Mayor proposes budget revisions to address parking debt
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12/09/08 Seán Kinane
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Tampa Mayor Pam Iorio (right) offers three-year budget outlook


photo by Seán Kinane/WMNF

Because of declining property tax revenues fueled by depreciating home values, the city of Tampa is projected to bring in $12 million less in property taxes in fiscal year 2010 than the current year. That same year the city’s contribution to its employees’ pension account must increase by $10 million due to declining pension balances caused by the weak stock market.

Today Mayor Pam Iorio proposed meeting those fiscal challenges by refinancing debt on parking structures, limiting employee raises, and drawing down the city’s reserve, called the Available Fund Balance.

The Fund Balance is currently about $90 million or about 22 percent of the city’s General Fund and Utility Tax Fund revenues. Next fiscal year, Iorio proposes decreasing the Fund Balance to 20 percent, then to 16 percent, or $66 million, by 2011. Iorio blamed, in part, the state Legislature for reducing funding options for cities and counties.

Iorio told all seven members of the Tampa City Council who gathered for the budget briefing that they could work together as a team to improve the city’s fiscal situation by limiting the pay raises given to city employees to “a more reasonable amount.”

Since fiscal year 2005, city employees in five categories received cost of living increases (COLA) ranging from 2.5 percent to 3.5 percent. The five groups are members of the fire union, police union, general employee union, supervisors and managers. They also have received different merit pay raises over that time.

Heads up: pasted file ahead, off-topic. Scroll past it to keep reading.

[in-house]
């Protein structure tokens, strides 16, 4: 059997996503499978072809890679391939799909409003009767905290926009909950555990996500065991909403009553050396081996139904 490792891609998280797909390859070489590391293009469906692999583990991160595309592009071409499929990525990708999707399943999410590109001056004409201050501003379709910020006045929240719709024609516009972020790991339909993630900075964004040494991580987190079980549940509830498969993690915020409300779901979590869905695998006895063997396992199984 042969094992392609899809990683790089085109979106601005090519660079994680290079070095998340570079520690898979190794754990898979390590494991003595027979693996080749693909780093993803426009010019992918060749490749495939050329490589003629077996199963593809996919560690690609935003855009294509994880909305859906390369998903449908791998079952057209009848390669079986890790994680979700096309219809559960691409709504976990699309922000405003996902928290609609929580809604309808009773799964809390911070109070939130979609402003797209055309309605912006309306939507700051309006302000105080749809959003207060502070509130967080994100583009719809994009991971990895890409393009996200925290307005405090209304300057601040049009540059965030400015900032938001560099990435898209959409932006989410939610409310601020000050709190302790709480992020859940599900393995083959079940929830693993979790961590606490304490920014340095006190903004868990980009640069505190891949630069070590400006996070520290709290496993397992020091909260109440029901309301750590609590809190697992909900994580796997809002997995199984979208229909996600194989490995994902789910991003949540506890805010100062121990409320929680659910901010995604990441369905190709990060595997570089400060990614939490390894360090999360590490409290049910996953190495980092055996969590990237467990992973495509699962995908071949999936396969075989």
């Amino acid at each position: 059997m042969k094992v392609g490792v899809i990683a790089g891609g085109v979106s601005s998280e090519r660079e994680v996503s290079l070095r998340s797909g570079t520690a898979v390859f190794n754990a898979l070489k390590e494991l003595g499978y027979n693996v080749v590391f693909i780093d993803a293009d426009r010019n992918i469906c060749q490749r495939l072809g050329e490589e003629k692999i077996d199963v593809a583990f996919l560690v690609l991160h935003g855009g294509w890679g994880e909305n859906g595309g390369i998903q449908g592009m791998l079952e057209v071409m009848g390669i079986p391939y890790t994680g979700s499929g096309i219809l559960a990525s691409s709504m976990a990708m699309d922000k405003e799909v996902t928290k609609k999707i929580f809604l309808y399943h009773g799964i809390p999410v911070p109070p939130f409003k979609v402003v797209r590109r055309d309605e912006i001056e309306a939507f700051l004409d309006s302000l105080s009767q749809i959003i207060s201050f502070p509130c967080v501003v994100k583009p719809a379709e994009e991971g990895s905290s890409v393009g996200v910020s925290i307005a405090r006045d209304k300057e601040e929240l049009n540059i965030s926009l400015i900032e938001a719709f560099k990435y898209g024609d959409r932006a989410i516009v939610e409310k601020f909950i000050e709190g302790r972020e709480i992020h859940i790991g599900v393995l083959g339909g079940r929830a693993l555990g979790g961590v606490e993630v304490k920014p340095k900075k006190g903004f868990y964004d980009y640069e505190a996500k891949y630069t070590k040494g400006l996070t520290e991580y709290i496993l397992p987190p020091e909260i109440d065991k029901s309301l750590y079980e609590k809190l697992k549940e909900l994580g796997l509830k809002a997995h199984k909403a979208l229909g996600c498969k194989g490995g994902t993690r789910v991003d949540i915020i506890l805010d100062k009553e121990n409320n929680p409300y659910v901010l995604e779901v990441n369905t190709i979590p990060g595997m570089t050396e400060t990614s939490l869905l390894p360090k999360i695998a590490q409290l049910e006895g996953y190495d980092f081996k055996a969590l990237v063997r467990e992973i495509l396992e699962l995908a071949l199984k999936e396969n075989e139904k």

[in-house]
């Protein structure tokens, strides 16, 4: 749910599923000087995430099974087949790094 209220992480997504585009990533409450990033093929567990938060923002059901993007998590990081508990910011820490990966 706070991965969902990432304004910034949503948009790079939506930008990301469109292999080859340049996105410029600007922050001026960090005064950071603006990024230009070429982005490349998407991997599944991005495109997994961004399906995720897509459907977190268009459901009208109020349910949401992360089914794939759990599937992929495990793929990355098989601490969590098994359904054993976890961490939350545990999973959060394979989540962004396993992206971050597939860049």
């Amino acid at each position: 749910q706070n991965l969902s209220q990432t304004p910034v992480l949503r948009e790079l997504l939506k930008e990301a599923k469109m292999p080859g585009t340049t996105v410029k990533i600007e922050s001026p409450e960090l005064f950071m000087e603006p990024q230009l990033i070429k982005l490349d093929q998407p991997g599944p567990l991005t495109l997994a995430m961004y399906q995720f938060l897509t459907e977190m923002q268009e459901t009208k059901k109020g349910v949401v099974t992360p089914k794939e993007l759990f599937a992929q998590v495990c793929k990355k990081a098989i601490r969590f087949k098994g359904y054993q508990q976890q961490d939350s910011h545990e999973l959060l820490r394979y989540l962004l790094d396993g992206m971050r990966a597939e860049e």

The city is in contract negotiations with the general employee union, the ATU, and Iorio said the union and city have agreed to terms. But the ATU wants a multi-year contract, which Iorio says won’t happen any time soon in the city.

Mayor Iorio also suggested saving money in the short term by restructuring debt on city parking garages -- paying them off by 2038 instead of 2021. Without the refinancing, debt service alone would cost the city’s Parking Division more than $6.5 million by 2011, Iorio said.

City Council member Charlie Miranda suggested using some of the Available Fund Balance to pay down the parking debt instead. His colleague, Mary Mulhern suggested that the reserve fund could be drawn down even more than the 16 percent proposed by Mayor Iorio.

Mulhern did not rule out Iorio’s idea of reining in city employee raises and is pleased that City Council is involved in the budget process already this year. “She’s hearing from us, too, about what our concerns are going to be.”

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